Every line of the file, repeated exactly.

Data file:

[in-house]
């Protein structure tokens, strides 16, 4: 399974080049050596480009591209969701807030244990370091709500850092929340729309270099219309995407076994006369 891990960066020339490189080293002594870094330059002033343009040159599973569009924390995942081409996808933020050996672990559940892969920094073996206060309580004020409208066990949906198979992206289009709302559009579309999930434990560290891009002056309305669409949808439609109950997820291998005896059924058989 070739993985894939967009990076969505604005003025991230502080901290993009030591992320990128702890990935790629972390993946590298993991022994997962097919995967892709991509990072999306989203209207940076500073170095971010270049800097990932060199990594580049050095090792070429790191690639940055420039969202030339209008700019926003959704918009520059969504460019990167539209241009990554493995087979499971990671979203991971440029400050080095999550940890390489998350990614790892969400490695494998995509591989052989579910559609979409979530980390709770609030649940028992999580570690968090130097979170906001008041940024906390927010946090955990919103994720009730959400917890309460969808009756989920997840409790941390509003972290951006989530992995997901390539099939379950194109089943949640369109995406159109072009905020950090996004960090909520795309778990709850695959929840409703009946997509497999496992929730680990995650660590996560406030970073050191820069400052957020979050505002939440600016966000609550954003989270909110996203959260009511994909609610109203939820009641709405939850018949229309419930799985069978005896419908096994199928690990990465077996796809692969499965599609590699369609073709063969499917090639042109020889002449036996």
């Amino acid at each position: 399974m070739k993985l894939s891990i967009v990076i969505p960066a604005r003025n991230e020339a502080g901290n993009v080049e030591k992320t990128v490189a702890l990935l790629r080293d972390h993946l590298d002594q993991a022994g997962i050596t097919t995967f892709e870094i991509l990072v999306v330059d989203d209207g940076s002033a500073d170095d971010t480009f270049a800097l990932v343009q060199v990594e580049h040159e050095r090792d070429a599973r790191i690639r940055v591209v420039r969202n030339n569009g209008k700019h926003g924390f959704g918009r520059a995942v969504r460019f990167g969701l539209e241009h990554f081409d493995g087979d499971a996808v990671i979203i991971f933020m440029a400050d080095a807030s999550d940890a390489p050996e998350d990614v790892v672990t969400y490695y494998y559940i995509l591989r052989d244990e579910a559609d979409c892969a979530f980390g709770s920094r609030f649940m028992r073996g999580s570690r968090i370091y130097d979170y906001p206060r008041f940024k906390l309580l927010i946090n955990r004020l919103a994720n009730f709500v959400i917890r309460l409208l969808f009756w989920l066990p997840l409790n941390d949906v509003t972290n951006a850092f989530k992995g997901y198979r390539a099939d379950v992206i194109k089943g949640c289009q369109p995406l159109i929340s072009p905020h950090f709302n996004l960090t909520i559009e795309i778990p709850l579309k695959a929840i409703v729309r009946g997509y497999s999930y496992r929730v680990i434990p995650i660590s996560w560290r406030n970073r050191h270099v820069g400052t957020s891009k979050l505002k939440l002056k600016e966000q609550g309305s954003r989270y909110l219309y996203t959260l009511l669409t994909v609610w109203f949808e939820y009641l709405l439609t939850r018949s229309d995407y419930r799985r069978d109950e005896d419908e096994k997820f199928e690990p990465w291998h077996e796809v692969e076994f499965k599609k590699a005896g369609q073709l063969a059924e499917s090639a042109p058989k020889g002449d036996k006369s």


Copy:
[in-house]
């Protein structure tokens, strides 16, 4: 399974080049050596480009591209969701807030244990370091709500850092929340729309270099219309995407076994006369 891990960066020339490189080293002594870094330059002033343009040159599973569009924390995942081409996808933020050996672990559940892969920094073996206060309580004020409208066990949906198979992206289009709302559009579309999930434990560290891009002056309305669409949808439609109950997820291998005896059924058989 070739993985894939967009990076969505604005003025991230502080901290993009030591992320990128702890990935790629972390993946590298993991022994997962097919995967892709991509990072999306989203209207940076500073170095971010270049800097990932060199990594580049050095090792070429790191690639940055420039969202030339209008700019926003959704918009520059969504460019990167539209241009990554493995087979499971990671979203991971440029400050080095999550940890390489998350990614790892969400490695494998995509591989052989579910559609979409979530980390709770609030649940028992999580570690968090130097979170906001008041940024906390927010946090955990919103994720009730959400917890309460969808009756989920997840409790941390509003972290951006989530992995997901390539099939379950194109089943949640369109995406159109072009905020950090996004960090909520795309778990709850695959929840409703009946997509497999496992929730680990995650660590996560406030970073050191820069400052957020979050505002939440600016966000609550954003989270909110996203959260009511994909609610109203939820009641709405939850018949229309419930799985069978005896419908096994199928690990990465077996796809692969499965599609590699369609073709063969499917090639042109020889002449036996």
């Amino acid at each position: 399974m070739k993985l894939s891990i967009v990076i969505p960066a604005r003025n991230e020339a502080g901290n993009v080049e030591k992320t990128v490189a702890l990935l790629r080293d972390h993946l590298d002594q993991a022994g997962i050596t097919t995967f892709e870094i991509l990072v999306v330059d989203d209207g940076s002033a500073d170095d971010t480009f270049a800097l990932v343009q060199v990594e580049h040159e050095r090792d070429a599973r790191i690639r940055v591209v420039r969202n030339n569009g209008k700019h926003g924390f959704g918009r520059a995942v969504r460019f990167g969701l539209e241009h990554f081409d493995g087979d499971a996808v990671i979203i991971f933020m440029a400050d080095a807030s999550d940890a390489p050996e998350d990614v790892v672990t969400y490695y494998y559940i995509l591989r052989d244990e579910a559609d979409c892969a979530f980390g709770s920094r609030f649940m028992r073996g999580s570690r968090i370091y130097d979170y906001p206060r008041f940024k906390l309580l927010i946090n955990r004020l919103a994720n009730f709500v959400i917890r309460l409208l969808f009756w989920l066990p997840l409790n941390d949906v509003t972290n951006a850092f989530k992995g997901y198979r390539a099939d379950v992206i194109k089943g949640c289009q369109p995406l159109i929340s072009p905020h950090f709302n996004l960090t909520i559009e795309i778990p709850l579309k695959a929840i409703v729309r009946g997509y497999s999930y496992r929730v680990i434990p995650i660590s996560w560290r406030n970073r050191h270099v820069g400052t957020s891009k979050l505002k939440l002056k600016e966000q609550g309305s954003r989270y909110l219309y996203t959260l009511l669409t994909v609610w109203f949808e939820y009641l709405l439609t939850r018949s229309d995407y419930r799985r069978d109950e005896d419908e096994k997820f199928e690990p990465w291998h077996e796809v692969e076994f499965k599609k590699a005896g369609q073709l063969a059924e499917s090639a042109p058989k020889g002449d036996k006369s």